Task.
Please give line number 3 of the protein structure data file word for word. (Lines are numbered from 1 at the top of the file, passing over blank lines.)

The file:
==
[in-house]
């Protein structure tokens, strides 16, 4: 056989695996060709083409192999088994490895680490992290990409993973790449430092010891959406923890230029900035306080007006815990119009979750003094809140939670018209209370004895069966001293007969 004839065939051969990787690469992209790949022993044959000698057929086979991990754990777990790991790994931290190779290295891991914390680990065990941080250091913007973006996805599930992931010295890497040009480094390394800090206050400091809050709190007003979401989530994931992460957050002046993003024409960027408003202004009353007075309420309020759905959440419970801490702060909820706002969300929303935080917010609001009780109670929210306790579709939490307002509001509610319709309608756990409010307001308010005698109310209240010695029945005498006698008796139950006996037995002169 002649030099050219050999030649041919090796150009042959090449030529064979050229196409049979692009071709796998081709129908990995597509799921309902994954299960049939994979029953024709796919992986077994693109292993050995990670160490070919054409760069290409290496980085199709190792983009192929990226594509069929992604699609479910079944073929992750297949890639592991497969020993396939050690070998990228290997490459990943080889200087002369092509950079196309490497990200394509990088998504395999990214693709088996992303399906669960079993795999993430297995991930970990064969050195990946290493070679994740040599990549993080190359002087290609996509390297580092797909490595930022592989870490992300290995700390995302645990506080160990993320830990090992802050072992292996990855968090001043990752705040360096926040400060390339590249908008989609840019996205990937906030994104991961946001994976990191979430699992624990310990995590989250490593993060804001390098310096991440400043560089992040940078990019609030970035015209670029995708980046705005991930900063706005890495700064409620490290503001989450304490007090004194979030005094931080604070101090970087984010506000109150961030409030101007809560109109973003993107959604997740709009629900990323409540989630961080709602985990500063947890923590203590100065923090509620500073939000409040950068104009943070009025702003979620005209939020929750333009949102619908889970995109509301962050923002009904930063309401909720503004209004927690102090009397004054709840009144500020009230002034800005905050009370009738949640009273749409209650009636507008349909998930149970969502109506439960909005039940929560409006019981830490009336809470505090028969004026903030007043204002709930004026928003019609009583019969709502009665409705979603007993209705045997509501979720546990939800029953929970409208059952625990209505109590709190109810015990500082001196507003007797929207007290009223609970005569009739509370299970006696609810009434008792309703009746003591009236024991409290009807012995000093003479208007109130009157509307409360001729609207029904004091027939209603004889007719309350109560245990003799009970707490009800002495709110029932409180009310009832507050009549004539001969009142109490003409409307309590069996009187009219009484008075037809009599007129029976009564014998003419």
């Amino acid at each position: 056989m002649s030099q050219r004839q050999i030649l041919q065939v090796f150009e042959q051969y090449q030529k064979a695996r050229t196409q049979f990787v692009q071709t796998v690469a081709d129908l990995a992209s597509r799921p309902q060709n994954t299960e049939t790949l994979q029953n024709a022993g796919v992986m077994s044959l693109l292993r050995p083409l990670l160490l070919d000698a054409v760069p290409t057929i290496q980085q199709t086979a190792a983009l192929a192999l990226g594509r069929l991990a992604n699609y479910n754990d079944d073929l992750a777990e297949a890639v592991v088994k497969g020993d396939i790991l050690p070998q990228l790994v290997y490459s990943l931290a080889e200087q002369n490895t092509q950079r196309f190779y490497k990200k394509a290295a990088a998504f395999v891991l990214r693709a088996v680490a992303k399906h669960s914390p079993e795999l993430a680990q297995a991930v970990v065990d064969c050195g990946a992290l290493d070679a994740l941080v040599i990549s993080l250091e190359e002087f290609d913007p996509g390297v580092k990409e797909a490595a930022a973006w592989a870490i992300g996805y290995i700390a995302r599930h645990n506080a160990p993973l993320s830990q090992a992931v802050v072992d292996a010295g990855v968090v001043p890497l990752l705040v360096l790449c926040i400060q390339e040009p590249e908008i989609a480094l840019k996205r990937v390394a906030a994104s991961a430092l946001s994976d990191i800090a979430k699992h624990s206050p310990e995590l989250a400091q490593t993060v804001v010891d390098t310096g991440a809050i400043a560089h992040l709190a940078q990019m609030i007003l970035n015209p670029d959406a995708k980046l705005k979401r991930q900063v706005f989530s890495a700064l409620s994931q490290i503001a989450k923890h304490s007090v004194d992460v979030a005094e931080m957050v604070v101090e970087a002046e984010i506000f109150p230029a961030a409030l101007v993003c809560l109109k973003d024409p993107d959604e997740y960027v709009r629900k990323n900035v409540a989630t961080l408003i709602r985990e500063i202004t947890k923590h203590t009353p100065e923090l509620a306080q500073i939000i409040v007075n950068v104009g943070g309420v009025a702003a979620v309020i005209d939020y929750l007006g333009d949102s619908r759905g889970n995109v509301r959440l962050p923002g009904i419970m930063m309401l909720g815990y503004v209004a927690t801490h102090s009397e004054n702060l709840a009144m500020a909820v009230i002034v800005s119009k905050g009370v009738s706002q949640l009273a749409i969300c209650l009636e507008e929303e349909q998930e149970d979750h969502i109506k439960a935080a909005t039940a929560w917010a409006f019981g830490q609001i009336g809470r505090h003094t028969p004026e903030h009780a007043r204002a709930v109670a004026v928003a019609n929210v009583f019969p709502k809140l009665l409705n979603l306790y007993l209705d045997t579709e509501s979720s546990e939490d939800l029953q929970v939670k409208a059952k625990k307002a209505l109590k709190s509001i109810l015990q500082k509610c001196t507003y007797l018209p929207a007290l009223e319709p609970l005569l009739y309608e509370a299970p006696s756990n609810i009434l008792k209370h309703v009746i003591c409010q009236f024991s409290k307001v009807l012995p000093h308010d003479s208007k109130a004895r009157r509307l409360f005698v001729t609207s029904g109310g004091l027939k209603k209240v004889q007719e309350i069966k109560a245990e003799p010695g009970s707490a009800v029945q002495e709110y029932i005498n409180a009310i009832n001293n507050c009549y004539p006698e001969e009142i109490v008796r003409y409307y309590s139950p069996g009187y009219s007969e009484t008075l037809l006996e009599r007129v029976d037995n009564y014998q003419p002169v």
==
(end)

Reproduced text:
């Amino acid at each position: 056989m002649s030099q050219r004839q050999i030649l041919q065939v090796f150009e042959q051969y090449q030529k064979a695996r050229t196409q049979f990787v692009q071709t796998v690469a081709d129908l990995a992209s597509r799921p309902q060709n994954t299960e049939t790949l994979q029953n024709a022993g796919v992986m077994s044959l693109l292993r050995p083409l990670l160490l070919d000698a054409v760069p290409t057929i290496q980085q199709t086979a190792a983009l192929a192999l990226g594509r069929l991990a992604n699609y479910n754990d079944d073929l992750a777990e297949a890639v592991v088994k497969g020993d396939i790991l050690p070998q990228l790994v290997y490459s990943l931290a080889e200087q002369n490895t092509q950079r196309f190779y490497k990200k394509a290295a990088a998504f395999v891991l990214r693709a088996v680490a992303k399906h669960s914390p079993e795999l993430a680990q297995a991930v970990v065990d064969c050195g990946a992290l290493d070679a994740l941080v040599i990549s993080l250091e190359e002087f290609d913007p996509g390297v580092k990409e797909a490595a930022a973006w592989a870490i992300g996805y290995i700390a995302r599930h645990n506080a160990p993973l993320s830990q090992a992931v802050v072992d292996a010295g990855v968090v001043p890497l990752l705040v360096l790449c926040i400060q390339e040009p590249e908008i989609a480094l840019k996205r990937v390394a906030a994104s991961a430092l946001s994976d990191i800090a979430k699992h624990s206050p310990e995590l989250a400091q490593t993060v804001v010891d390098t310096g991440a809050i400043a560089h992040l709190a940078q990019m609030i007003l970035n015209p670029d959406a995708k980046l705005k979401r991930q900063v706005f989530s890495a700064l409620s994931q490290i503001a989450k923890h304490s007090v004194d992460v979030a005094e931080m957050v604070v101090e970087a002046e984010i506000f109150p230029a961030a409030l101007v993003c809560l109109k973003d024409p993107d959604e997740y960027v709009r629900k990323n900035v409540a989630t961080l408003i709602r985990e500063i202004t947890k923590h203590t009353p100065e923090l509620a306080q500073i939000i409040v007075n950068v104009g943070g309420v009025a702003a979620v309020i005209d939020y929750l007006g333009d949102s619908r759905g889970n995109v509301r959440l962050p923002g009904i419970m930063m309401l909720g815990y503004v209004a927690t801490h102090s009397e004054n702060l709840a009144m500020a909820v009230i002034v800005s119009k905050g009370v009738s706002q949640l009273a749409i969300c209650l009636e507008e929303e349909q998930e149970d979750h969502i109506k439960a935080a909005t039940a929560w917010a409006f019981g830490q609001i009336g809470r505090h003094t028969p004026e903030h009780a007043r204002a709930v109670a004026v928003a019609n929210v009583f019969p709502k809140l009665l409705n979603l306790y007993l209705d045997t579709e509501s979720s546990e939490d939800l029953q929970v939670k409208a059952k625990k307002a209505l109590k709190s509001i109810l015990q500082k509610c001196t507003y007797l018209p929207a007290l009223e319709p609970l005569l009739y309608e509370a299970p006696s756990n609810i009434l008792k209370h309703v009746i003591c409010q009236f024991s409290k307001v009807l012995p000093h308010d003479s208007k109130a004895r009157r509307l409360f005698v001729t609207s029904g109310g004091l027939k209603k209240v004889q007719e309350i069966k109560a245990e003799p010695g009970s707490a009800v029945q002495e709110y029932i005498n409180a009310i009832n001293n507050c009549y004539p006698e001969e009142i109490v008796r003409y409307y309590s139950p069996g009187y009219s007969e009484t008075l037809l006996e009599r007129v029976d037995n009564y014998q003419p002169v």